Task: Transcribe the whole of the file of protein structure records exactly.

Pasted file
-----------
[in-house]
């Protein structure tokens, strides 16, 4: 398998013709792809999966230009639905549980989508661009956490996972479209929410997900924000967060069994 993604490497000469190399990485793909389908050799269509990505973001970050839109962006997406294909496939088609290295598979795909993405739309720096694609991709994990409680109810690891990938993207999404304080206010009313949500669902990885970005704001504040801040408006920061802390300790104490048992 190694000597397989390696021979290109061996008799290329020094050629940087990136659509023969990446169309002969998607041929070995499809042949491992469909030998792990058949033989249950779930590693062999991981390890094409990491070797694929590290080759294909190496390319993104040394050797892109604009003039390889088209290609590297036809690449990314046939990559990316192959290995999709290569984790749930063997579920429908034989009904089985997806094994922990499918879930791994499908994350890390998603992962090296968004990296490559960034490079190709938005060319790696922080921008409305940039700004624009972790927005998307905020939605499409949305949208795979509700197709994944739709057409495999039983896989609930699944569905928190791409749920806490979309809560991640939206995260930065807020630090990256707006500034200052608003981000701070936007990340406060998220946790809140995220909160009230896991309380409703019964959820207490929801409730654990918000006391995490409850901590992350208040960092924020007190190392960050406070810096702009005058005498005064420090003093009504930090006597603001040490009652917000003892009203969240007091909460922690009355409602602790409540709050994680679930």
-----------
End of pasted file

[in-house]
């Protein structure tokens, strides 16, 4: 398998013709792809999966230009639905549980989508661009956490996972479209929410997900924000967060069994 993604490497000469190399990485793909389908050799269509990505973001970050839109962006997406294909496939088609290295598979795909993405739309720096694609991709994990409680109810690891990938993207999404304080206010009313949500669902990885970005704001504040801040408006920061802390300790104490048992 190694000597397989390696021979290109061996008799290329020094050629940087990136659509023969990446169309002969998607041929070995499809042949491992469909030998792990058949033989249950779930590693062999991981390890094409990491070797694929590290080759294909190496390319993104040394050797892109604009003039390889088209290609590297036809690449990314046939990559990316192959290995999709290569984790749930063997579920429908034989009904089985997806094994922990499918879930791994499908994350890390998603992962090296968004990296490559960034490079190709938005060319790696922080921008409305940039700004624009972790927005998307905020939605499409949305949208795979509700197709994944739709057409495999039983896989609930699944569905928190791409749920806490979309809560991640939206995260930065807020630090990256707006500034200052608003981000701070936007990340406060998220946790809140995220909160009230896991309380409703019964959820207490929801409730654990918000006391995490409850901590992350208040960092924020007190190392960050406070810096702009005058005498005064420090003093009504930090006597603001040490009652917000003892009203969240007091909460922690009355409602602790409540709050994680679930």